The ‘doomsday clock’ for Australia’s Murray-Darling Basin is ticking, and it’s one minute to midnight.
This is the prediction of Convoy to Canberra organiser Jan Beer, from Yea, who says she and many others are trying desperately to alert politicians and highlight the need for immediate action.
Mrs Beer said she, and her fellow convoy organisers, planned to "up the ante" on behalf of irrigators in 2020.
“The Murray-Darling Basin covers one million square kilometres, is home to 2.6 million people and is undeniably Australia’s major food bowl, producing 40 per cent of our nation’s food supply,” she said.
“Also, more than four million people rely on its rivers and catchments for water supply for families, communities and industry.”
But like so many people who "live and breathe" this food bowl, Mrs Beer said the Murray-Darling Basin Plan was “a dog’s breakfast” that had done immense harm to the nation’s core productive irrigated farm enterprises, regional communities and reliant businesses.
“Yet we have politicians who refuse to admit they’ve got it wrong,” she said.
“Irrigation is the safeguard in case of drought, and is critical to our nation’s food security.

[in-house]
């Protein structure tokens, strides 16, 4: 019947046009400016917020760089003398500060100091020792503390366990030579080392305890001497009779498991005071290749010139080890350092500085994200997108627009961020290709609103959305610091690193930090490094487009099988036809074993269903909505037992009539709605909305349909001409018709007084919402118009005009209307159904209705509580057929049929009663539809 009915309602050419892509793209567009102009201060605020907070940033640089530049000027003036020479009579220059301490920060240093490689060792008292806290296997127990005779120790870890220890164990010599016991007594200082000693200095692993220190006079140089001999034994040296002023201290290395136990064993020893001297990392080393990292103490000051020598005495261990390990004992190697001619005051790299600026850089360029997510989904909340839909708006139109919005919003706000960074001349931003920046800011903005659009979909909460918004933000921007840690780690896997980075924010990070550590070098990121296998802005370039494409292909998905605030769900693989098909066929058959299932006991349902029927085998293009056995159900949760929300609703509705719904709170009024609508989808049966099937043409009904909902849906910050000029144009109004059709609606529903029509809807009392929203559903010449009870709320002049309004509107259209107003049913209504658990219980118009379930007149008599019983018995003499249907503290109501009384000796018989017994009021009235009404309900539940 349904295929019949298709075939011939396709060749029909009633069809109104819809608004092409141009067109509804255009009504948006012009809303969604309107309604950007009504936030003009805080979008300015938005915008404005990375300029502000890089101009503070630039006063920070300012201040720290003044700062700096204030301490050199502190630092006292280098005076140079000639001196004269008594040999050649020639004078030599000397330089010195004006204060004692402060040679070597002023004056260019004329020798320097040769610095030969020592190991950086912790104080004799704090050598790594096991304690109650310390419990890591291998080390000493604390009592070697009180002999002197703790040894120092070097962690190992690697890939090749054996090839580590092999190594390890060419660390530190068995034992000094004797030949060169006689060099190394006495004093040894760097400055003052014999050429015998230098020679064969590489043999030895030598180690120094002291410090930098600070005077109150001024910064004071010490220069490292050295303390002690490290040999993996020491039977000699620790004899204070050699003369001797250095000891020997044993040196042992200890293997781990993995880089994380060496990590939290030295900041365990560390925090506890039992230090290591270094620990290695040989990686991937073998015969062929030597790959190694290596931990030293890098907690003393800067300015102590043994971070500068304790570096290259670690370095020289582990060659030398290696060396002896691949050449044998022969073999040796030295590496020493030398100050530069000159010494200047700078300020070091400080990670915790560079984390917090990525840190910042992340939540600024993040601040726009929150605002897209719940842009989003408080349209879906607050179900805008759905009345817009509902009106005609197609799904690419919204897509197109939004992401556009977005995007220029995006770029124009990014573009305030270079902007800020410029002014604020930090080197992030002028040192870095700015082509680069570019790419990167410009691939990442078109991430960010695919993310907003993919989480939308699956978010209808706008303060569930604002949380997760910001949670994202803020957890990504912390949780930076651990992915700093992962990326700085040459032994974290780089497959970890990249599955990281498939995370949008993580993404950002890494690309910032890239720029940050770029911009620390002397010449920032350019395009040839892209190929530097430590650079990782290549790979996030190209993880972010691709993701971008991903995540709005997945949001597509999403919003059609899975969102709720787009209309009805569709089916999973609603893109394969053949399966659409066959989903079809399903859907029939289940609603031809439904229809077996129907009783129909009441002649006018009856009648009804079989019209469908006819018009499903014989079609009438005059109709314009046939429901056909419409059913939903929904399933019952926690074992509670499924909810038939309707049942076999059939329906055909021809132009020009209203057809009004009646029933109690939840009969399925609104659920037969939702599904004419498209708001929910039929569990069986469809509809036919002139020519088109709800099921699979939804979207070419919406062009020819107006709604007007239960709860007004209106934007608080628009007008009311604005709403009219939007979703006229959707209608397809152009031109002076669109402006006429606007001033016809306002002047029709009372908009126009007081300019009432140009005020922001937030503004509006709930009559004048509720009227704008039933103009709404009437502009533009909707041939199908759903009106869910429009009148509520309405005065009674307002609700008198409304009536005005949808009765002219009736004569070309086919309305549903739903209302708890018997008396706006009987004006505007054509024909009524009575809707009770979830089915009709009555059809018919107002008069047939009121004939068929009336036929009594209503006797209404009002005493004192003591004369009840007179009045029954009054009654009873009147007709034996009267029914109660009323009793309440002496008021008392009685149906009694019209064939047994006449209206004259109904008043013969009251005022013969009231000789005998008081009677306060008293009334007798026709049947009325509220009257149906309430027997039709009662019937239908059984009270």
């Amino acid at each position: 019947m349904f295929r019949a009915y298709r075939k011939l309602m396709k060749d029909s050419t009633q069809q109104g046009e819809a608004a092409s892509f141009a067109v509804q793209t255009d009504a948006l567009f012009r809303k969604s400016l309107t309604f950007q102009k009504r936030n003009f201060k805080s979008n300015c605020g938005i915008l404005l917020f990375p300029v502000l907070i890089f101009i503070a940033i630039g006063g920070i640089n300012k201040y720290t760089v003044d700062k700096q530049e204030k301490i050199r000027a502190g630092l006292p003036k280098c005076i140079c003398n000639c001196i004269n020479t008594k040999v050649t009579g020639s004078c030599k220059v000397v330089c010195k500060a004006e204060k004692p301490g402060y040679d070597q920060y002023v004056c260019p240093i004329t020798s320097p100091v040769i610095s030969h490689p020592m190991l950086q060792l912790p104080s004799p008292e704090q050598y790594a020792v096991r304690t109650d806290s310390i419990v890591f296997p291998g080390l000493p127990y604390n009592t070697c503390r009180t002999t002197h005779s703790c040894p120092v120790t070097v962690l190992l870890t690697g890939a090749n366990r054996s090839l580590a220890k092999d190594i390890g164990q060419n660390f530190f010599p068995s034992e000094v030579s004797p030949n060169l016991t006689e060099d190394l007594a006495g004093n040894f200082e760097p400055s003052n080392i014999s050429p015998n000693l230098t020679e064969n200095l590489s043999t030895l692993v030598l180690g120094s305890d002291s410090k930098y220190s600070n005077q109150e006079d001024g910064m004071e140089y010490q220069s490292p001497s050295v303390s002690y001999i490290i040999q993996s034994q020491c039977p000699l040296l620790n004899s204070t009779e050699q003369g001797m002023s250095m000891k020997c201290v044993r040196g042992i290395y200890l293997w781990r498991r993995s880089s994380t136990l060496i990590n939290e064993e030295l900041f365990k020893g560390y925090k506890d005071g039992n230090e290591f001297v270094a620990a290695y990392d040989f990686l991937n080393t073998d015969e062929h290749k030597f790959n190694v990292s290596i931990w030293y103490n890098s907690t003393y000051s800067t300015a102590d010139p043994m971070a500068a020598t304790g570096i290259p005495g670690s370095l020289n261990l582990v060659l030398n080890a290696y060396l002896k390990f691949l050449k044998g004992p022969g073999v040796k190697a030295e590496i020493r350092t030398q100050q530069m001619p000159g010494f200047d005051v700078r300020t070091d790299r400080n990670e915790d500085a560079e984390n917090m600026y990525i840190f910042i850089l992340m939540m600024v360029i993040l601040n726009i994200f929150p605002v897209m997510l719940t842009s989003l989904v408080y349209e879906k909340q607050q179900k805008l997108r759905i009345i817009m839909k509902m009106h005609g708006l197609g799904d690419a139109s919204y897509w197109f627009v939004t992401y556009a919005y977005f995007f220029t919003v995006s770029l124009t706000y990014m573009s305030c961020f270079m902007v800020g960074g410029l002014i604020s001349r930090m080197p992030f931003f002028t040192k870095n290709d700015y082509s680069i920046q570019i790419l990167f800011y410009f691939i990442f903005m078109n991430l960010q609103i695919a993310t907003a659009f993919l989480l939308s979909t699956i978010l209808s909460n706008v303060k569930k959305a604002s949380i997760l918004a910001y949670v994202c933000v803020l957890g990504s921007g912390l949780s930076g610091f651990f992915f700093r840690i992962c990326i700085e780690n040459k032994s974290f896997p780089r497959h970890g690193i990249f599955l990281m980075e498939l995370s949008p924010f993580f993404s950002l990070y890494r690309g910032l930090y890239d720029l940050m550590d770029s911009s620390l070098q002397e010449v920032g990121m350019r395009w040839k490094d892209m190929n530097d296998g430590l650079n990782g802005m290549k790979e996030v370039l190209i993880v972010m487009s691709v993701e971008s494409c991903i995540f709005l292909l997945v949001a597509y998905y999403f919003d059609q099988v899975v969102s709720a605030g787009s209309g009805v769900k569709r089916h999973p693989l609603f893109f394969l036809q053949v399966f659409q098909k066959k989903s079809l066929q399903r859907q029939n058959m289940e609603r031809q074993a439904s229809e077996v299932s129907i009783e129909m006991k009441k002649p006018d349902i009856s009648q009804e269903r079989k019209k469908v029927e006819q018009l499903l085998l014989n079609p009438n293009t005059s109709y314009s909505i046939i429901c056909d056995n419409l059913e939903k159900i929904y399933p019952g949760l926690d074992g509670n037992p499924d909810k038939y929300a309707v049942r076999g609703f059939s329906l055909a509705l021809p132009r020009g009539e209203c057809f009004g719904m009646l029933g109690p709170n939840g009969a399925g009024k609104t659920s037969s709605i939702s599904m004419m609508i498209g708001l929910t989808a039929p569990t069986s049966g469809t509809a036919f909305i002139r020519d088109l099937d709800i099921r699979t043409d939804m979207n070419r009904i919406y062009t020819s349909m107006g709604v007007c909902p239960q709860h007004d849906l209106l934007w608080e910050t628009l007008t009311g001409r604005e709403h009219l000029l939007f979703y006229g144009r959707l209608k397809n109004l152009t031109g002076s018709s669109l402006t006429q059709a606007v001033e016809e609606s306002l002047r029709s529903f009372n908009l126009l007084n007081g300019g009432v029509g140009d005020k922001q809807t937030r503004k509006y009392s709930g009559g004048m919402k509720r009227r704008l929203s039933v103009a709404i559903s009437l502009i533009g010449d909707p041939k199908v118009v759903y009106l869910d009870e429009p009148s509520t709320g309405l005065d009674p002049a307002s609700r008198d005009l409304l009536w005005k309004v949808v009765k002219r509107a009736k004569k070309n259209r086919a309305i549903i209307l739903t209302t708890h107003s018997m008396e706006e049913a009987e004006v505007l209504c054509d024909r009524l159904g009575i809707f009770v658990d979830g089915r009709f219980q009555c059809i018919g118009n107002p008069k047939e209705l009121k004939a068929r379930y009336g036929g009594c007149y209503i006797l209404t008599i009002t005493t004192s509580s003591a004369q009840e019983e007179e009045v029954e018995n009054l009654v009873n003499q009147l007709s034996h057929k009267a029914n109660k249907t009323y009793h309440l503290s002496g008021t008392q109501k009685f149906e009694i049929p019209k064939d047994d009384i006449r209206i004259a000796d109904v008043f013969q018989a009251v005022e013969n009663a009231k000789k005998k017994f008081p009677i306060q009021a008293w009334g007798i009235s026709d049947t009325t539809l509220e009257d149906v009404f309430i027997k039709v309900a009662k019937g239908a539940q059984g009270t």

“We have become world leaders in water efficiency with our rice industry, as one example, producing more ‘crop per drop’ than anywhere else in the world.
“Yet the basin plan has pulled the rug from under our farmers’ feet, removing within a very short time frame 30 per cent of their most important resource and lifeblood, that being water.
“With the domino effect of drought and fires on top of this, food production is in serious decline and 2021-22 is looming as the time when the doomsday clock hits midnight if action is not immediately taken by governments, or we receive flooding rains in the meantime.
“Somehow, we must get governments to understand that the plan is a disaster and we cannot keep mismanaging and wasting our precious water like we’ve seen happen since the last flood in 2016.”
Mrs Beer called on the Federal Government to immediately quarantine the remaining environmental water, to provide water for critical human needs and “those non-human consumption requirements that a failure to meet would cause prohibitively high social, economic or national security costs (Water Act 2007, Section 86A  [b])".
“The basin plan has proved to be totally inadequate at balancing human and environmental needs, to the detriment of our agricultural industries, basin communities and our nation’s food security,” she said.
“It is time to stop the clock and fix it.”